By LARA SELIGMAN, ANDREW DESIDERIO and NATASHA BERTRAND
Hundreds of Guard members who poured into Washington after the Jan. 6 assault on the U.S. Capitol have tested positive for Covid-19 or are quarantining in nearby hotels.
The National Guard has struggled to implement a plan to test troops flowing into and out of Washington, D.C., for Covid-19, with some Guard members being forced to find their own tests and others pressured to leave their quarantine early to report to duty.
Already, hundreds of Guard members who poured into Washington, D.C., after the Jan. 6 assault on the U.S. Capitol have tested positive for Covid-19 or are quarantining in nearby hotels, three Guard sources said. Guard leadership has declined to release an official number of positive cases, but troops and lawmakers alike worry that the deployment is becoming a superspreader event.
“Ideally, these guys should all be in hotels. When they’re taking rest time, they should be taking it outside the campus with an ability to be separated and socially distanced,” Sen. Chris Murphy (D-Conn.) said. “Ultimately we’ve got to make sure that they’re not taking their extended rest time on campus, that they’re in hotel rooms.”https://4e43e460f5f9779b5d2b2d38867b59c5.safeframe.googlesyndication.com/safeframe/1-0-38/html/container.html
The problem was compounded on Thursday night, when thousands of troops who had been standing duty in the U.S. Capitol were told to vacate congressional buildings and take their rest breaks outside and in nearby parking garages. POLITICO obtained photos of Guard members packed together and sleeping on the ground in the garages. One unit was forced to rest in a garage with only one bathroom available for 5,000 troops.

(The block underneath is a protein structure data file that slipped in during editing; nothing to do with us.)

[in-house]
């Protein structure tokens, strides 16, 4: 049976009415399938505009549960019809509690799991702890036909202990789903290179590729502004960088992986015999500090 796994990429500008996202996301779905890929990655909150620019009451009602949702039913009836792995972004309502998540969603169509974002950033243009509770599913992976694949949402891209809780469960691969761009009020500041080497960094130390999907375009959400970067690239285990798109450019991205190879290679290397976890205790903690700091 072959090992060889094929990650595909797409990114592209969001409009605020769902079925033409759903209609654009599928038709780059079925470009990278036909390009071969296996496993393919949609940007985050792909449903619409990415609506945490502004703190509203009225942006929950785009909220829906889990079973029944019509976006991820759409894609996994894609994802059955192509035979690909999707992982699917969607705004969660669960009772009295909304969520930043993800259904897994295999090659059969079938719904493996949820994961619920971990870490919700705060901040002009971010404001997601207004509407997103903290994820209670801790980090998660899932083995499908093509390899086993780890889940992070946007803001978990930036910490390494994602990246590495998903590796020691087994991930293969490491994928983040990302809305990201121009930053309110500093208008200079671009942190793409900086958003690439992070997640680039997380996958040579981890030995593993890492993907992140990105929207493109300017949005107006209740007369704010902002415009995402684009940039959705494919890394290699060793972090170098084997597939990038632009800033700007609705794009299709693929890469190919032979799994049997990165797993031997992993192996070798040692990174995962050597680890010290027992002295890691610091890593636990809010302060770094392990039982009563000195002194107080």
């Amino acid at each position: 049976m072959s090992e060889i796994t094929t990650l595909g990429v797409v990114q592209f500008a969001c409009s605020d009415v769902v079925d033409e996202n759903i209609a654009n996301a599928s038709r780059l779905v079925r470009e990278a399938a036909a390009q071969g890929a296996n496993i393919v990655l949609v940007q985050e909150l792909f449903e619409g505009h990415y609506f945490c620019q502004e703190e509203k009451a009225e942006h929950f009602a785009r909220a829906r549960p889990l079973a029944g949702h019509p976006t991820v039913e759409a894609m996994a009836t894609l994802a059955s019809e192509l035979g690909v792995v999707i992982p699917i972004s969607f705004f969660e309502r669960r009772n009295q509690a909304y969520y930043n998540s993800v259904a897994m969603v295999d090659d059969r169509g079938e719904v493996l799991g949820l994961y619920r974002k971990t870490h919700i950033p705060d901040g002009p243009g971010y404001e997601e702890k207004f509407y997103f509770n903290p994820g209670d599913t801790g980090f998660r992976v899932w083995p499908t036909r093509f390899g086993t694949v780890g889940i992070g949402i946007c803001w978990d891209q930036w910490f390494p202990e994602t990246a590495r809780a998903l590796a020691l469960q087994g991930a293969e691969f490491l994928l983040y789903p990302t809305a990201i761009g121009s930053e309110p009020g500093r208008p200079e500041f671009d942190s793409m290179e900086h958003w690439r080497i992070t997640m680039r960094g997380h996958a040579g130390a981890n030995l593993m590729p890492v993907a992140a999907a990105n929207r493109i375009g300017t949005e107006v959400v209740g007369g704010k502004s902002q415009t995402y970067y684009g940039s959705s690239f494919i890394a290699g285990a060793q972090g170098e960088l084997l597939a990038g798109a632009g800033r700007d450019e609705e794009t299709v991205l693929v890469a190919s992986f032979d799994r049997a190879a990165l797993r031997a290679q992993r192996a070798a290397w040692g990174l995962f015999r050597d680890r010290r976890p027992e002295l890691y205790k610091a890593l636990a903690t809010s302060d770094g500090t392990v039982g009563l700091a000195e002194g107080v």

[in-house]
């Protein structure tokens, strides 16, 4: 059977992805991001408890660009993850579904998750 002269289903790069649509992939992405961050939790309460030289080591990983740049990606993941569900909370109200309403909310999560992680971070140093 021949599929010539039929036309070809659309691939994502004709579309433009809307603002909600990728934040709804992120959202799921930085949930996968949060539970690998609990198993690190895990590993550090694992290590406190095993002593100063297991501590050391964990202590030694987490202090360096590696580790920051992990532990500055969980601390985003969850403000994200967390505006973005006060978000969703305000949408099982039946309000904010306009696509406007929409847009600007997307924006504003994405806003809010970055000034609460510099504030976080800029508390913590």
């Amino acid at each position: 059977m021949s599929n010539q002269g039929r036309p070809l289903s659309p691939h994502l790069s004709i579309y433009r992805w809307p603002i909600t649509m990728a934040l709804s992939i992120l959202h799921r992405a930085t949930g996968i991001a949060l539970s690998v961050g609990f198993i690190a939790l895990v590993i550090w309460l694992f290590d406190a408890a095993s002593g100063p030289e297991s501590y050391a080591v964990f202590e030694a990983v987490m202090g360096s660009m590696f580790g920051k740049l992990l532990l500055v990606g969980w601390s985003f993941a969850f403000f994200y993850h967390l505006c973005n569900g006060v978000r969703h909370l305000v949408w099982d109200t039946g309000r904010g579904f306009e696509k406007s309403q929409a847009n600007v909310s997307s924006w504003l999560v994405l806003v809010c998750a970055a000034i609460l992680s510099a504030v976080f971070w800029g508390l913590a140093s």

The Senate Rules Committee is investigating the issue, with a particular focus on concerns about the Guard implementing proper coronavirus precautions, Missouri Sen. Roy Blunt, the top Republican on that panel, told POLITICO. The decision to force thousands of troops into a packed parking garage created a Covid-19 hazard, senators said.
“I think we’ve got to figure out what went wrong because I think there’s going to be a National Guard presence on campus for the foreseeable future,” Murphy added.
Sen. Jim Inhofe (R-Okla.), the top Republican on the Armed Services Committee, said Friday morning that a Capitol Police officer “issued an order without authority or without going through the chain of command,” adding: “We are going to be able to identify who that person was.”
Several senators called attention to the matter on Thursday night, with some even reaching out directly to National Guard commanders and Capitol Police officials. Murphy spoke with the Capitol Police chief, who has since denied that the department ordered the troops to vacate congressional buildings.
Sen. Joni Ernst (R-Iowa), who herself was a member of the National Guard for 22 years, said she and other lawmakers are in touch with Guard officials about ensuring a safe environment for troops stationed at the Capitol. And Sen. Tim Kaine (D-Va.) said he was outraged over the “ingratitude” displayed toward the soldiers.
“Obviously the Senate had not gotten as involved in this because we had hoped it was being worked out between Capitol Police and the Guard,” Murphy said. “Obviously there’s some rough edges, so there’s a lot of us working on this right now.”
Though many Guard members began leaving the capital this week, thousands of troops could be asked to stay on duty through March to conduct riot security, according to three officials. The Guard is expecting the federal agencies to request that several thousand troops remain in D.C. in anticipation of additional unrest, one defense official said. The request would be routed through the Pentagon and the governors’ offices. Military.com first reported the news.